tablets with form-factors of approximately 10-inches and larger (such
as the iPad), Google says its best solution for this year at least is
going to be Chrome
OS. Chrome OS tablets are expected to launch this
fall.Some are looking to jump the gun and potentially try to
get Android 2.2 "Froyo" tablets to market. Google
says that it may disallow such designs the ability to use its Android
Market app marketplace. Hugo Barra, director of
mobile products at Google states,
"Android is an open platform. We saw at IFA 2010 all sorts of
devices running Android, so it already running on tablets. But the
way Android Market works is it's not going to be available on devices
that don't allow applications to run correctly."Which
devices do, and which don't will be unit specific, but Froyo is not
optimized for use on tablets. If you want Android market on
that platform, the apps just wouldn't run, [Froyo] is just not
designed for that form factor. We want to make sure that we're
going to create a application distribution mechanism for the Android
market, to ensure our users have right experience." While
it may be disappointing to some that Google is not currently allowing
Android tablets (by and large) to access the Android Market, it makes
sense somewhat. After all, Apple, who ignited the tablet craze,
has a dedicated section of its App Store exclusively for distributing
iPad apps.When it comes to app store bans, Google may go easy
on mobile internet devices (MIDs) such as the Samsung
Galaxy Tab. These typically 5-inches or 7-inch devices
aren't quite phones, but aren't quite full-size tablets either.
Samsung has said the 7-inch Galaxy Tab, which will soon launch
(3G/4G) and Verizon
(3G only) will run on Android 2.2. It
seems unlikely that Google will deny Tab users access to the
marketplace.Samsung's head of mobile communications, J.K.
Shin, also leaked some more big Android news at the IFA
2010 trade show in Germany. He revealed that
the next version of Android following Android
3.0 "Gingerbread" will be Android 3.5
"Honeycomb".Google reportedly will implement a more
tablet friendly set of APIs for Gingerbread and Honeycomb.
Samsung's competitor Motorola has already announced its intention
to launch a 10-inch iPad-competitor with "Gingerbread"
early next year. Likewise Mr. Shin says that 10-inch
"Gingerbread" and "Honeycomb" tablets should
arrive from his company next year.
quote: Google should impose some sort of unified front.
quote: Where exactly do you think they are heading?Gingerbread will supposively be the end of custom ui's like sense, and whatever crap companies like Sony Ericsson put out..At that point the ball is in Googles court, they will be able to update the OS independently of carriers and other third parties. This will surely help fragmentation on Android devices (which Google is definitely aware of). I expect such support to be available in the next few releases. (and even if its not in Gingerbread, no custom ui's will mean Carriers will have little excuse to hold up updates)At some point though, a lot of power is going to be taken away from the carriers, and considering the only other OEM alternative in the coming months is also taking the same approach (Win phone 7), it looks like this is going to be the norm going forward, whether the carriers like it or not. (which is a good thing for consumers)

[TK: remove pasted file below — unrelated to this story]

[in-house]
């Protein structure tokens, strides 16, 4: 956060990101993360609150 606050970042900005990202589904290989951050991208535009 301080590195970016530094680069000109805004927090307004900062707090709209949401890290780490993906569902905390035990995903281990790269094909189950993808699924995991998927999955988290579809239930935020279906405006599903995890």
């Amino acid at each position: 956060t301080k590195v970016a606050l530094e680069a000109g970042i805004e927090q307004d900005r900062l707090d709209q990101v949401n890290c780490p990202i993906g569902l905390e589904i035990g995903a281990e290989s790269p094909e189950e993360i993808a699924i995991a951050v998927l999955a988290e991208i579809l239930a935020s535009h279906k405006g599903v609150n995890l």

quote: Trying to make the claim that carriers/OEM's need the ability to differentiate their products with customs UI's is ridiculous (and sounds like something a telco exec would say). There are many ways to differenciate your product. How about carriers having more competitive pricing/perhaps free feature apps if you signed onto their service (maybe free TV or something). On the OEM end, product design, components, look etc etc all have the same effect. Do you really think Motorola having a stupid Motorola interface truly impacts sales?
quote: I'll take that any day over a little extra choice
quote: So... you are saying that by locking into one carrier for years Apple was breaking the power of the carriers? Makes sense.
quote: Those rules were anti competitive., monopolistic BS, that only works to your advantage if you have a stable monopoly.
quote: So then, they gave AT&T a crapload of "power" by getting into an exclusive agreement with them, so that in the rest of the world they would lead a high and mighty campaign?
quote: Apple doesn't care about anything but profit. If they did, their products wouldn't have absurdly high profit margins.
quote: What "power" (other than having the iPhone exclusive for a set period) did Apple give ATT?
quote: There are no craplets, no tweaked UIs, no obligatory bundled carrier services . In short none of the usual carrier crap.
quote: Blocking a number of streaming apps from operating over 3G entirely at the request of AT&T. They did later reverse this decision, but it never should have happened in the first place if they want to claim independence from carrier control.
quote: The result was that Apple gained an unprecedented amount of control over the iPhone, its content and the whole user experience.
quote: Many of my friends have been upgrading firmware and installing applications on their Nokia and Sony-Ericsson phones for years, here in Europe. So I'm not quite sure which one is the "unprecedented" part.
quote: By the way current Android 2.2 adoption is a pathetic 4.5%
quote: even though a more than capable Android 3 is right on the Horizon that could easily surpass the iPad.